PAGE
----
G. P. Sippy
|G. P. Sippy|
Gopaldas Parmanand Sipahimalani|
14 September 1914
|Died||25 December 2007(aged 93)|
Soni Uttamsingh (daughter)
Sippy was born in Sindh, now in Pakistan, into a wealthy trading family whose surname is actually "Sipahimalani." Their trading interests meant that they interacted frequently with the British and other Europeans, who found it difficult to say the name "Sipahimalani." Therefore they started saying "Sippy" as a mark of informal affection and also because it was easier on the British tongue. Thus the family received the surname by which it is now famous.
Sippy's father's name was Parmanand Sipahimalani and the family are ethnic Sindhi people. The family was based in Karachi until 1947, when the partition of India took place and Pakistan was created. The entire province of Sindh became part of Pakistan. Most of the Hindus of Sindh were compelled to abandon their homes, lands and properties to go as refugees to India. This was the fate of the Sipahimalani family, whose wealth made them the target of particular spite and attack. Sippy and his wife Mohini were already the parents of two sons, and the entire family, including several other members, was compelled to abandon their home and property in Sindh and take refuge in India. They moved to Mumbai (then known as Bombay) where they already had trading interests and some properties. Indeed, they were far from being penniless; they owned valuable properties in doentown Mumbai and also received partial compensation from the government for the properties they had abandoned in Pakistan. With these resources, Sippy decided to become a builder and property developer. He built and sold several buildings in Colaba and Churchgate, which are upscale neighbourhoods of downtown Bombay.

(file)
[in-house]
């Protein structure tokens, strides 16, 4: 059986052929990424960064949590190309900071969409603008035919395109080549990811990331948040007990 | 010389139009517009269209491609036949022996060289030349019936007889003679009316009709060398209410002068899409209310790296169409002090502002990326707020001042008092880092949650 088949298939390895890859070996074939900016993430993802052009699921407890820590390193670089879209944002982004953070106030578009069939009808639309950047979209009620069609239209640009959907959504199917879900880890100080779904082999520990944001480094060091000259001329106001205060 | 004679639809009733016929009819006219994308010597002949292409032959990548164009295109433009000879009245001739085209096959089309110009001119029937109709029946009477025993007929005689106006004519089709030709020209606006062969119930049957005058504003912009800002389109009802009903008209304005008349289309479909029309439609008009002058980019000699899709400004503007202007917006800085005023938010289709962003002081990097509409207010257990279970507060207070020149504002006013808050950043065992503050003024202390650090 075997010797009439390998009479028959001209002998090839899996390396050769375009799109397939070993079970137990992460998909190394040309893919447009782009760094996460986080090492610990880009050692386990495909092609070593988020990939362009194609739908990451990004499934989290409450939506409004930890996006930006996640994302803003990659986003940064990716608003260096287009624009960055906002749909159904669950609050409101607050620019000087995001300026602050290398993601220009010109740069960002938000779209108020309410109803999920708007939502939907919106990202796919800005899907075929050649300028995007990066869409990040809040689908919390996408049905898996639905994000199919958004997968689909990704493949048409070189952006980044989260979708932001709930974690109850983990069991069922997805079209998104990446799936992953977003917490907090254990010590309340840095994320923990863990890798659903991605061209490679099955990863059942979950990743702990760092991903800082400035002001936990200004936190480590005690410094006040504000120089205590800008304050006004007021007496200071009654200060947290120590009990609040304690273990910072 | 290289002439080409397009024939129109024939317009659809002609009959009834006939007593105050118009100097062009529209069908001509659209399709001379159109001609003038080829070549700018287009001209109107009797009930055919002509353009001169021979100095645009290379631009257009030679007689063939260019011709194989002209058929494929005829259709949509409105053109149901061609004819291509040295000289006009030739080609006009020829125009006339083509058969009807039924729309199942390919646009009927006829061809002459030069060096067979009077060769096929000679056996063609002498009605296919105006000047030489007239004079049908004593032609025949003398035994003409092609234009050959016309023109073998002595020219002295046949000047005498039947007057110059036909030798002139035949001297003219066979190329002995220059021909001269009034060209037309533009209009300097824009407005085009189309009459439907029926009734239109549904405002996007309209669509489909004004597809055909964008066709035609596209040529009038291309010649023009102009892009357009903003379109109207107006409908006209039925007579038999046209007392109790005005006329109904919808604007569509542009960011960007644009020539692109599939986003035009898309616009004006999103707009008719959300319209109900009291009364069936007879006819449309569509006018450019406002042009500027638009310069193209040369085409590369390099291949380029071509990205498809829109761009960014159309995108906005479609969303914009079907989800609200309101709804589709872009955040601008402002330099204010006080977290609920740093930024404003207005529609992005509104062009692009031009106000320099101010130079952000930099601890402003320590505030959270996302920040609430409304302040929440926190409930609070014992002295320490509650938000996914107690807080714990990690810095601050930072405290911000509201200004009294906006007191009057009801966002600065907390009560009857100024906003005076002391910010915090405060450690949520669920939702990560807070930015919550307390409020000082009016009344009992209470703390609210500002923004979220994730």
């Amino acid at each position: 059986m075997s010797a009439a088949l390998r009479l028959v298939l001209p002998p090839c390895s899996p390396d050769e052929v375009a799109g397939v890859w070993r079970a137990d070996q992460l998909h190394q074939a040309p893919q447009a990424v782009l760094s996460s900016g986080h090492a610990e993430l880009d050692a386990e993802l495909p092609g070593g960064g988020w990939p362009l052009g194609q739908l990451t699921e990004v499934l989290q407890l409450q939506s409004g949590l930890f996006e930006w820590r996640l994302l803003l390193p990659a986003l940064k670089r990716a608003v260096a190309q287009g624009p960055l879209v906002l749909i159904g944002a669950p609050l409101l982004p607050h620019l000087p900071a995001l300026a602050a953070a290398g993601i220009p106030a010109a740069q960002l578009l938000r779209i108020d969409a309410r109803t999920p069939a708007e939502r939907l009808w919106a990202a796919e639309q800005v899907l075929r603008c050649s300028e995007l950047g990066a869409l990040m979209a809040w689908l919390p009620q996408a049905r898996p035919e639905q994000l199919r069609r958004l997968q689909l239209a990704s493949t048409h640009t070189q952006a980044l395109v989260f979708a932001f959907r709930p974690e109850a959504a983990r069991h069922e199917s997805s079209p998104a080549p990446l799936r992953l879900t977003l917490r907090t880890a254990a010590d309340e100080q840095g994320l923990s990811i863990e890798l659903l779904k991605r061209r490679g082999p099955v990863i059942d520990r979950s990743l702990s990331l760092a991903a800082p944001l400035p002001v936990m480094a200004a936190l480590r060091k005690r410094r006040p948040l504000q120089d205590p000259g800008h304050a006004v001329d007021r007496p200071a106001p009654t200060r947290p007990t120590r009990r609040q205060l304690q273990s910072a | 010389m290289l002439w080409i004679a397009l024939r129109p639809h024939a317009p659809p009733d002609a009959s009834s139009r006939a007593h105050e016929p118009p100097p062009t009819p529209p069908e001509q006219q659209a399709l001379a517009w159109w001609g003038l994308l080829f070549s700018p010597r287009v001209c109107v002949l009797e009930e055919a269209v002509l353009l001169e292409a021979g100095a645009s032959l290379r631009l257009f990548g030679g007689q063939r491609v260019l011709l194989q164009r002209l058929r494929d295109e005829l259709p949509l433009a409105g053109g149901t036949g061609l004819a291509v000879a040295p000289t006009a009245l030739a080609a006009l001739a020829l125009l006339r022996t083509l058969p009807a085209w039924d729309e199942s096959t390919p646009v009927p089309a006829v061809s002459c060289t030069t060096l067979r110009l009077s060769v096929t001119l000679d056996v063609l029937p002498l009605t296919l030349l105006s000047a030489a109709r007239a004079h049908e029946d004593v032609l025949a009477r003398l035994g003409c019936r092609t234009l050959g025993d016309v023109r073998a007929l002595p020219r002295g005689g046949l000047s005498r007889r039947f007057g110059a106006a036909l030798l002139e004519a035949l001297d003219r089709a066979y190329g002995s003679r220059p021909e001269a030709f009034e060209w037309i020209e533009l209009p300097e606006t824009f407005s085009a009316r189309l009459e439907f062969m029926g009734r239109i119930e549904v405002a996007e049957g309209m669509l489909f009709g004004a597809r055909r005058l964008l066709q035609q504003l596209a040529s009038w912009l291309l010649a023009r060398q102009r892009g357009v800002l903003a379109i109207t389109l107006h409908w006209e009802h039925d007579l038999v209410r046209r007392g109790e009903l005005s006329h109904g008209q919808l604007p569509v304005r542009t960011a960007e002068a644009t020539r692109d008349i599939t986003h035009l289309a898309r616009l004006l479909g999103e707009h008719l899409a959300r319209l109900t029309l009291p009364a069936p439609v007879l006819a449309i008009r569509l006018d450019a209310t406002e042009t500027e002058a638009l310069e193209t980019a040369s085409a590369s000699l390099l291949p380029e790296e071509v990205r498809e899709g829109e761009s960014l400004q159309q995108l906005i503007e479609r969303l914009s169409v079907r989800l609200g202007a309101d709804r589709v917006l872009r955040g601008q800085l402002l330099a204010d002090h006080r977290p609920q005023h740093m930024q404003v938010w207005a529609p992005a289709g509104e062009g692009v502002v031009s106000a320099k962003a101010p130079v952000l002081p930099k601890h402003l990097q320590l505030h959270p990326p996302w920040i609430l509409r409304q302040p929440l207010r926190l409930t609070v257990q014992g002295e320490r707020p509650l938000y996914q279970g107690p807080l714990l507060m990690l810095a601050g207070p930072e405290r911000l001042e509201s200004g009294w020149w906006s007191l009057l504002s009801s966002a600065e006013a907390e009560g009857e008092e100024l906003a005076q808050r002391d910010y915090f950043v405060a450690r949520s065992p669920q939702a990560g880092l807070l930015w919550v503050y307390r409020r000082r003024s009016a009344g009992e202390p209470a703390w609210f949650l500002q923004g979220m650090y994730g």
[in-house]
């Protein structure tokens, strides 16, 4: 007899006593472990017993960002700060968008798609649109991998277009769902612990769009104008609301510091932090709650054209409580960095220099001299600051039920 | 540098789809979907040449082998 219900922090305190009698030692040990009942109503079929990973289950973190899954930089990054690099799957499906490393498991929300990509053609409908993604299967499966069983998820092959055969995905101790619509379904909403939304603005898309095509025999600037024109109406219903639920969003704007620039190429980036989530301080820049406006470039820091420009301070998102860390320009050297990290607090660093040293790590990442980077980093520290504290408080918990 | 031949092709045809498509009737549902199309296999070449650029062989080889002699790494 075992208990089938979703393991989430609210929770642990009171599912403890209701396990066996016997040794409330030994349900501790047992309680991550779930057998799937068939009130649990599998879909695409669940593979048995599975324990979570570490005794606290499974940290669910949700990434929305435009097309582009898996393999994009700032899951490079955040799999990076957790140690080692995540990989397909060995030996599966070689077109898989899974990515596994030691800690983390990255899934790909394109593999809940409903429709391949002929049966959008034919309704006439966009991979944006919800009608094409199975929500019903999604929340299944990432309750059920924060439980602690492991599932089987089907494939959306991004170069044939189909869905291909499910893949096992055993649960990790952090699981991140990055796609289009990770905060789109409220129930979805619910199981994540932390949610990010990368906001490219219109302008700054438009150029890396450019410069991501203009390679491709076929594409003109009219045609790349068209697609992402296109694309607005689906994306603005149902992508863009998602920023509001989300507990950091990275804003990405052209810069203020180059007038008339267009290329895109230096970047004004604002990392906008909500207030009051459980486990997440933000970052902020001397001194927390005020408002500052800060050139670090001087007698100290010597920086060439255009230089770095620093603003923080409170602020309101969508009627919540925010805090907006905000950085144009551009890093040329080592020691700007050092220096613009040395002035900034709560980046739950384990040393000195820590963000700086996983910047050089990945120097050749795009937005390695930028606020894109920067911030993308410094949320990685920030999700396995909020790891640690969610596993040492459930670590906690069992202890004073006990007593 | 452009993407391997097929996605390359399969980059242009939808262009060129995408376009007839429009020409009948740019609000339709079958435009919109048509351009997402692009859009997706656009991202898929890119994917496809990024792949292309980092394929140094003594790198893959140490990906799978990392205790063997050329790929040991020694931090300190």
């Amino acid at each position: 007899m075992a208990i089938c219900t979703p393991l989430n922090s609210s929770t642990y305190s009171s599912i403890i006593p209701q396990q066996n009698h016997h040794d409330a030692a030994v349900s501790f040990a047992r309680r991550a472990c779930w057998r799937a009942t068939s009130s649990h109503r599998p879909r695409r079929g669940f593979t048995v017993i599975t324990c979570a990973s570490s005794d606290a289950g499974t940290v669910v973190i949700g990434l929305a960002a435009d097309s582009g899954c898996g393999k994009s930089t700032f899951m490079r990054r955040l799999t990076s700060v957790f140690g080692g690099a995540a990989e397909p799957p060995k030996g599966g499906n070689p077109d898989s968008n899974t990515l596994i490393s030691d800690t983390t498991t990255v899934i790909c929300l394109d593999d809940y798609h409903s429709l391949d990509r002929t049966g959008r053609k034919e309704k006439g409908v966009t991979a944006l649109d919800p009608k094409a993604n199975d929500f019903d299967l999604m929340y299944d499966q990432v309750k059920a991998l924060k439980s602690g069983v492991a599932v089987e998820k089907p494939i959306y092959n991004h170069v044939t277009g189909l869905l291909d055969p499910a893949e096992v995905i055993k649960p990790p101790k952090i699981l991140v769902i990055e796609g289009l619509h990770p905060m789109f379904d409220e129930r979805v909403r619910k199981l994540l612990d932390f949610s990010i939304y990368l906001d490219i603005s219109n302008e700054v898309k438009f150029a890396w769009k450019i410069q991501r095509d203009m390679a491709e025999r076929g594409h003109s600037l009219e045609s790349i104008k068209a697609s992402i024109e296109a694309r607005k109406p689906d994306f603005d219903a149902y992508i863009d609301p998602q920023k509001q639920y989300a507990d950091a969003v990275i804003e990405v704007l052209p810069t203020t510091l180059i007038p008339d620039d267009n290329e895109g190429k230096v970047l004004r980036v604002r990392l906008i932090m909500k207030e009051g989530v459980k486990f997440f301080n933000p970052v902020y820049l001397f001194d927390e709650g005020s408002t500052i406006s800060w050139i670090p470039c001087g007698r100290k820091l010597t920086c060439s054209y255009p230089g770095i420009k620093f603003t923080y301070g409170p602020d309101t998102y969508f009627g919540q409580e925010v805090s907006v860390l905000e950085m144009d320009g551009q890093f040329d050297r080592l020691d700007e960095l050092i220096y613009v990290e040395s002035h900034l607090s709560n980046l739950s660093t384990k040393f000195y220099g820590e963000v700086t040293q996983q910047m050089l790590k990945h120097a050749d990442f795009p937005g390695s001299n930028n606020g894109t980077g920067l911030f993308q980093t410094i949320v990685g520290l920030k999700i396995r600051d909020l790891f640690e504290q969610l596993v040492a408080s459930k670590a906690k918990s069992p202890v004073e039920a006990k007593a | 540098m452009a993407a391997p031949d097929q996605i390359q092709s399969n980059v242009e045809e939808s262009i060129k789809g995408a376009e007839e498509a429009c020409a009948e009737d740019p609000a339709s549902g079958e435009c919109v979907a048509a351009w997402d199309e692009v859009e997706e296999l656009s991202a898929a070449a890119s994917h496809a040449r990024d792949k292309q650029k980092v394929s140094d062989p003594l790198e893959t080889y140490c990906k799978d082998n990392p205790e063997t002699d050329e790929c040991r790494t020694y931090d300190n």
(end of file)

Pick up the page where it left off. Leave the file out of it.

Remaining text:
It was during the construction of Govind Mahal building on sea-facing Marine Lines that Sippy sold the construction rights to a Muslim builder and used the money to finance his first film, Sazaa. His friend Fali Mistry, a Parsi gentleman, directed the film, which starred Dev Anand and Nimmi. Released in 1951, the film met with moderate success, but the film bug had taken hold of Sippy by this time, and he was to make his career in that field. After that, he went on to become a film producer and made films under the banner of Sippy Films.
Sippy is known for producing several popular Bollywood blockbusters such as Seeta Aur Geeta (1972), Shaan (1980), Saagar (1985), Raju Ban Gaya Gentleman and his magnum opus, Sholay (along with his son Ramesh Sippy).
Sippy remained the President of the Film Federation of India (FFI) for many years, first 1972 - 73, 1985 – 86 and then 1988 - 1992. He was the Chairman of the Film and TV Producers Guild of India for several years, and won the Filmfare Award in 1968 and 1982.
Sippy was married at a young age to Mohini Devi, a lady of his own community and similar background, in a match arranged by their families in the usual Indian manner. They were blessed with four sons and a daughter. Their sons were Ajit, Ramesh, Vijay and Suresh, while their only daughter was Soni Uttamsingh.
Sippy's second son, Ramesh Sippy, is a successful filmmaker, most famous for the all-time blockbuster hit Sholay (1975) and the hugely successful TV serial Buniyaad which was telecast in the 1980s. His other son Vijay was also active in the film industry, but success largely eluded him. Vijay died in 1998 by falling off the balcony of his house, shortly after his last film, Hameshaa had flopped, and it is suspected that he committed suicide. His death was a great blow to Sippy, who was also fated to witness the death of his only daughter Soni Uttamsingh.
Sippy died in 2007 at the age of 93.
- Hameshaa (1997)
- Zamaana Deewana (1995)
- Aatish: Feel the Fire (1994)
- Raju Ban Gaya Gentleman (1992)
- Patthar Ke Phool (1991)
- Bhrashtachar (1989)
- Saagar (1985)
- Shaan (1980)
- Ahsaas (1979)
- Trishna (1978)
- Sholay (1975)
- Seeta Aur Geeta (1972)
- Andaz (1971)
- Bandhan (1969)
- Brahmachari (1968/I)
- Mere Sanam (1965)
- Bhai-Bahen (1959)
- 12 O'Clock (1958)
- Shahenshah (1953)
- Sazaa (1951)
- "A homage to G P Sippy". Bollywood Hungama, Screen. 5 January 2008. Archived from the original on 21 May 2008.
- "Presidents Of Film Federation Of India". Film Federation Of India. pp. 1–2. Retrieved 2014-06-28.
- "Sholay producer GP Sippy dies". Expressindia. 26 December 2007. Archived from the original on 29 December 2007. Retrieved 26 December 2007.
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